My process begins with an attention to the habits and preferences of orb weavers (Araneus diadematus, in particular). They love Rosemary, for instance. It provides structure and cover, and its blossoms draw bees. On a big Rosemary bush, 3 - 9 orb weavers may coexist.

Every season, I observe where orb weavers congregate and flourish. The following season, I make adjustments in my garden to improve conditions for them. For trellises, I use a lot of bamboo. Bamboo has a long history in spider farming. Its stalks, or culms, are divided by solid nodes into small sections. When the bamboo splits, the spiders occupy these sections like apartments, the nodes providing a natural barrier between them.

I use non-toxic materials, and I harvest silk at a sustainable rate, meaning the rate at which the spiders flourish and do not relocate. If natural conditions worsen for them (for example, wildfires coat their webs in ashes), I feed them grubs from my compost bin. I work with a community of 20 - 34 spiders each season, from their infancy (as spiderlings) to death (as mothers). Keeping them healthy and happy with their location are essential to a season-long relationship, the practice, and the work.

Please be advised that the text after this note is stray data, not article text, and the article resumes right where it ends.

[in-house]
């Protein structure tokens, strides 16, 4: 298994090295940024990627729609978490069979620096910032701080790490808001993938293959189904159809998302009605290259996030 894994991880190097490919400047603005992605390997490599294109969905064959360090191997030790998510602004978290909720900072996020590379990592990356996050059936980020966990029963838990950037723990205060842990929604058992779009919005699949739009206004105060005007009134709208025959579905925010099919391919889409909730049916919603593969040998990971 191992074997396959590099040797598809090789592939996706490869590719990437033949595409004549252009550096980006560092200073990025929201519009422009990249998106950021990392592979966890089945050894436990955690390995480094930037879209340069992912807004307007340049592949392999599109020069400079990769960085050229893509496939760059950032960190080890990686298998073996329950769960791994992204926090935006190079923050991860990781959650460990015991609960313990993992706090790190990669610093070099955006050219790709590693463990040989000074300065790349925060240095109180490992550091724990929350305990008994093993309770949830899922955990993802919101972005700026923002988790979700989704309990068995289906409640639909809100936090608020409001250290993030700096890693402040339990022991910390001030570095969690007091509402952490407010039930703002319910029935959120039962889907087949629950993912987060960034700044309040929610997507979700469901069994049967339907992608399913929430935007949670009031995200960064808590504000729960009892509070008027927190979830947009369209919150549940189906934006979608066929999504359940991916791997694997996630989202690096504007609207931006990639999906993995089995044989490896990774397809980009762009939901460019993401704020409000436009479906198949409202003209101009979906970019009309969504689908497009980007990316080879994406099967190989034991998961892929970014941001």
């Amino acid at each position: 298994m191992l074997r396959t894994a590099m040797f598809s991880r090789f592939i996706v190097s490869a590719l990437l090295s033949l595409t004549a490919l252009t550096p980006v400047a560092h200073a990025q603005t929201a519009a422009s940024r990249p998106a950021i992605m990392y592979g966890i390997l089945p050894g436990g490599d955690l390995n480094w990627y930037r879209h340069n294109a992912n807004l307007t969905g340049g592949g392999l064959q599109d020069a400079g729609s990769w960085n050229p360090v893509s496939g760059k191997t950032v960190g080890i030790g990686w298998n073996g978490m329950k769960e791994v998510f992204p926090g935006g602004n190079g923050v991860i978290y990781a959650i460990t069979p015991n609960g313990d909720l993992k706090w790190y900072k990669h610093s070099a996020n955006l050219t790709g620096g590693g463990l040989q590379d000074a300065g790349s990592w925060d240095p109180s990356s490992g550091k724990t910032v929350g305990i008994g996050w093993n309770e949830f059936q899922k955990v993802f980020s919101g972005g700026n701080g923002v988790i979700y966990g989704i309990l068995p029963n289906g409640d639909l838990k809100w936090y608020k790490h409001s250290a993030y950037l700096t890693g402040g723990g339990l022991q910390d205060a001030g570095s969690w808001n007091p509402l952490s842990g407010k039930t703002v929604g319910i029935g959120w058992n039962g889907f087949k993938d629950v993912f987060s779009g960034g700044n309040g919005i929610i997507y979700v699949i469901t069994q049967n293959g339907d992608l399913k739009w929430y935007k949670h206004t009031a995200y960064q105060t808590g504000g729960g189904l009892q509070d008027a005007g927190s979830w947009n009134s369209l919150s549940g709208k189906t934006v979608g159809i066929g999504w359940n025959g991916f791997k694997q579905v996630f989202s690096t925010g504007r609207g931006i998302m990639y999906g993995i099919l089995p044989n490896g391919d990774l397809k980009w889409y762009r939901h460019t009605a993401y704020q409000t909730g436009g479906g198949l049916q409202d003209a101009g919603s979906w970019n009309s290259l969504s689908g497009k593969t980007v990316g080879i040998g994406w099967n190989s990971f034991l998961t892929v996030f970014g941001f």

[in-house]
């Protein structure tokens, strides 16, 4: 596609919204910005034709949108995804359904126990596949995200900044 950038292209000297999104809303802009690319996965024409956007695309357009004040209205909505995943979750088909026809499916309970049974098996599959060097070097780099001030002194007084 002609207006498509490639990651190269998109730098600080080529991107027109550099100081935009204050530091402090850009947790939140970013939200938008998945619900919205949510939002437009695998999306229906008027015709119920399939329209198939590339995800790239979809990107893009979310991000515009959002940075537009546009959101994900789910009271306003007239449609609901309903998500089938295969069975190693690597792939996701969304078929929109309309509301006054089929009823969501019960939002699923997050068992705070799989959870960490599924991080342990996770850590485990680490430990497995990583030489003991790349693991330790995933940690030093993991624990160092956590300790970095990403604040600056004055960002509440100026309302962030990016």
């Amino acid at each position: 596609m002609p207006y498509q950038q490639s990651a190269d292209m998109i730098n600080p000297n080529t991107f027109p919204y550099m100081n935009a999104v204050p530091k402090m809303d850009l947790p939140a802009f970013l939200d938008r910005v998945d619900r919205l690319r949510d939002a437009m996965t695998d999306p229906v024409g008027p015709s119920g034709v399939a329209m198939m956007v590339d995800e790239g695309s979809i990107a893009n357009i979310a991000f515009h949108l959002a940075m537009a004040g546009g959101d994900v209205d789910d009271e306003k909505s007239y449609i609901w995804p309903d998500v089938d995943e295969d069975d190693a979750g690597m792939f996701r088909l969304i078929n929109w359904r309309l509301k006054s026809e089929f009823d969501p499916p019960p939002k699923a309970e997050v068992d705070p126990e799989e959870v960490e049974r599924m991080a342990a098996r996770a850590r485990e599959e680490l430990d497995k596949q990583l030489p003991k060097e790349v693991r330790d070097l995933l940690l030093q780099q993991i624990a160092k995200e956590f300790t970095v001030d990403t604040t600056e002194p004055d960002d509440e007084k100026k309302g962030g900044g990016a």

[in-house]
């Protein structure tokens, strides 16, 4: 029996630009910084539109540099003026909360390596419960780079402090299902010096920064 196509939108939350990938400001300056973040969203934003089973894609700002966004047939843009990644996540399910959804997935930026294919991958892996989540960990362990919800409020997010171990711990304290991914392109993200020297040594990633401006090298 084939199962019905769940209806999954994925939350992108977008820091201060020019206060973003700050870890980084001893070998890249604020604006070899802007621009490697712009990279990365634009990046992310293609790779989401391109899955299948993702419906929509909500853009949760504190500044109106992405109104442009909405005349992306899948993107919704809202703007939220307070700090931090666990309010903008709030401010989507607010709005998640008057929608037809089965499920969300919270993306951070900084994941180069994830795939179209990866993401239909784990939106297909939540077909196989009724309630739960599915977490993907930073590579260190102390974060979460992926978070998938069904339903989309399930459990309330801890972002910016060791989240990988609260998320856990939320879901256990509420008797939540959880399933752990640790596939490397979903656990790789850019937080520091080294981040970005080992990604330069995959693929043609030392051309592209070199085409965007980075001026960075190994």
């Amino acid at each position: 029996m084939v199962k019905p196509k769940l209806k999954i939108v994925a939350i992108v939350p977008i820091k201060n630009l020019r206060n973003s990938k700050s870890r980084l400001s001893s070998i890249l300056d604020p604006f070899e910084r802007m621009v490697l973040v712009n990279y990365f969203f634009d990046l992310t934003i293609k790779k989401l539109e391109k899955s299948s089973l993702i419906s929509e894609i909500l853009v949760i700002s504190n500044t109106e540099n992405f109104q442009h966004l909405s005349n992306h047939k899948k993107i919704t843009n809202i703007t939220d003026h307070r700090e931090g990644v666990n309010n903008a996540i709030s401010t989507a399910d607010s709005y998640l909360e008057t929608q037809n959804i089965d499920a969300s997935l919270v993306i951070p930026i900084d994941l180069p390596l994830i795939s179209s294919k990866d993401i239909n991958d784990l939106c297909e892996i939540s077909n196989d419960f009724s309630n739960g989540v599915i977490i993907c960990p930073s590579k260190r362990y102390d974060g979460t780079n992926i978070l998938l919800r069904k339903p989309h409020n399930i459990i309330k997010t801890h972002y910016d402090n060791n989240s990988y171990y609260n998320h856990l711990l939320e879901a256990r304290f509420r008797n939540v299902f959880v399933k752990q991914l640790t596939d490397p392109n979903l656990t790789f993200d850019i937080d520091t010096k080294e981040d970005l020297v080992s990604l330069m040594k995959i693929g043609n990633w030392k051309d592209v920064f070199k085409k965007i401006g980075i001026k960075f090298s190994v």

I experience my practice as akin to wildlife farming: a cultivated relationship with an undomesticated species for harvest of a commodity resource (silk). My practice is rooted in resource extraction: the clay a mined material, the electricity largely hydro-electric (dammed rivers), the silk made by spiders. I try to stay awake about what parts of the world make possible my work and to be mindful about what I take and for what reasons.

I throw and cast porcelain forms to collect webs on.

My BFA is in ceramics, my MFA in sculpture.

Whether throwing or casting, I am always searching for forms. Every form has historical and cultural dimensions. It means something because of the social contexts that shapes like it have occupied over time. Also, I seek forms that allow me to collect under the spectrum of different conditions I encounter in the field, that hold the webs in ways that speak to me, and that are functional. I want humans to hold, drink from, and wear around their necks these trace fossils. I want you to put these webs to your lips, to draw your sustenance from across their surface. These artifacts subvert dominant representations of spiders as dangerous or aggressive and grow new, more respectful and beautiful narratives.

Also, the utility of the forms is necessary to their preservation (people caring for them) and their geographical distribution. Collectively, these artifacts make up a growing data set.